The second is by organizing an “interfaith communal harmony summit.” But because of the conflict in the region, Thannikay said, “It’s a rough road.” So far, the group has received help from community organizations, the United Nations, religious groups and universities.
The third is by sending out “peace briefings” to newspapers around the world. Thannikay said despite plenty of instances of people from Afghanistan, Pakistan and India working together, the media focuses only on bad news in the region.
Schoen, peace and conflict chair of Rotary International District 7490, showcased a 44-poster pop-up exhibit that originated in Burma and features people of different faiths and beliefs.
The exhibit is meant to show how, in a diverse society, people can live together, help one another and celebrate the differences that make a strong society.
Schoen’s work over the last four years with non-profit organizations in Southeast Asia inspired the idea for the exhibit. While in Burma, she worked with the non-profit organization Smile and helped document the murders of Muslims by Buddhists.
She was also inspired by the film The Lady, which she saw in Thailand. The film documents the life of Aung San Suu Kyi, chairperson of the National League of Democracy in Burma and winner of the 1991 Nobel Prize for Peace. Schoen showed this film to the District Interact Conference in 2013.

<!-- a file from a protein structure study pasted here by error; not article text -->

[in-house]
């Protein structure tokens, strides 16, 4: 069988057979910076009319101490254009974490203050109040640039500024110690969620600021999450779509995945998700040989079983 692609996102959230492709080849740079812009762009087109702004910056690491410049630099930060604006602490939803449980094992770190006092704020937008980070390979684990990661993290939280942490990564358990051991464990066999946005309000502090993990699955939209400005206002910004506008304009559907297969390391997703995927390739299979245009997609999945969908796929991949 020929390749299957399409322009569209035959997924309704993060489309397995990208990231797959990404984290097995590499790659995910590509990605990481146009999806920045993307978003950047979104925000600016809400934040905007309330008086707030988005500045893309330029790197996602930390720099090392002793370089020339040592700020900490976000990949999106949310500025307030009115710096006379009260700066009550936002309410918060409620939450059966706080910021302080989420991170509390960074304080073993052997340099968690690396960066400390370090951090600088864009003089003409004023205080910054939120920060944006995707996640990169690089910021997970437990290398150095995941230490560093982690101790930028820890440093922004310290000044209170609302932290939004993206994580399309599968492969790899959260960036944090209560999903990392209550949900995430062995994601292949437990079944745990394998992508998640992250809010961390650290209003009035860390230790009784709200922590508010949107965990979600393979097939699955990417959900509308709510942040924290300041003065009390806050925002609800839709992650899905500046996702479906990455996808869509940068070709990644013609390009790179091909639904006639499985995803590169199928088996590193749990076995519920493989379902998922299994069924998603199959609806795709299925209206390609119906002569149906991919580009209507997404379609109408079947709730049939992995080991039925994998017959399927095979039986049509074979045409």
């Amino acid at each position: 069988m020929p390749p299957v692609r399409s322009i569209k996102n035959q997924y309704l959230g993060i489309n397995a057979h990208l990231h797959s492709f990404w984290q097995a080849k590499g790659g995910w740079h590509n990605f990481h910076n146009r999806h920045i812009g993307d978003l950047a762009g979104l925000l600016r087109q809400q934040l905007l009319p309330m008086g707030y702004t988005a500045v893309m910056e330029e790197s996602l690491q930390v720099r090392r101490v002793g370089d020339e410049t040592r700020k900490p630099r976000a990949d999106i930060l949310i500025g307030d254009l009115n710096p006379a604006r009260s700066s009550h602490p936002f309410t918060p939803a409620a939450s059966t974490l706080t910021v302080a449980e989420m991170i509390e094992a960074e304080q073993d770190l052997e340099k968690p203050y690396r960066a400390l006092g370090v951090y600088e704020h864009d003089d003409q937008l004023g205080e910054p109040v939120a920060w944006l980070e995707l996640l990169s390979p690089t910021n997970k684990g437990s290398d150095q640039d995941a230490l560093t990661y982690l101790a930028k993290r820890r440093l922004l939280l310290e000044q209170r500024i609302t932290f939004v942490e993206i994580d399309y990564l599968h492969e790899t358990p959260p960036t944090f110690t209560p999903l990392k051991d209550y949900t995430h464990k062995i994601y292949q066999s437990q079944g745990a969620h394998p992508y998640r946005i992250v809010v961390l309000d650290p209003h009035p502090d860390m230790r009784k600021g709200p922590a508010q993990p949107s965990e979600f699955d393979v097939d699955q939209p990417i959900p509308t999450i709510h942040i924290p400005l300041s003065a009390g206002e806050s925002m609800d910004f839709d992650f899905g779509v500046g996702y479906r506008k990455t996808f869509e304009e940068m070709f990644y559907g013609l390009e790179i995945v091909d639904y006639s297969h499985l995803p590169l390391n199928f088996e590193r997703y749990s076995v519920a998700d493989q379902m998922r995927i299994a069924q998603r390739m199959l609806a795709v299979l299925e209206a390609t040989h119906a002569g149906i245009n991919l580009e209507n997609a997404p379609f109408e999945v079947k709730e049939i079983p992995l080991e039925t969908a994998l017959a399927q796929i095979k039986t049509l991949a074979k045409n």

Schoen has also traveled with “Faith in Action graffiti boards” – boards that contain words of peace written in different languages – which she displayed at the event.
Three organizations and five individuals received awards.
RVCC Rotaract Club received the Youth Leader award. Members have completed over 3000 hours of service in the past five years, and graduates of the club are continuing their work at other colleges. This year, former RVCC Rotaract president Yasha Patel established a Rutgers Rotaract Club for the first time in the university’s history, and work is underway to establish one at Kean University.
The Unitarian Universalist Congregation of Somerset Hills (UUCSH) received the Faith Community award. Since its beginning in 1996, UUCSH has conducted peace seminars, World Peace Day celebrations, interfaith forums and fundraised to support both national and international projects.
The Philippine Chamber Rondalla of New Jersey received the Community Service award. The mission of the chamber is to elevate the performance standards and repertoire of Rondalla musicians in the New York metropolitan area and to promote appreciation of the rich musical heritage of the Philippines.
Toni and Naulchavee DeStefano received the Community Volunteers awards. They are founding members of the Thai Association of Northern Pennsylvania, whose mission is to preserve Thai culture.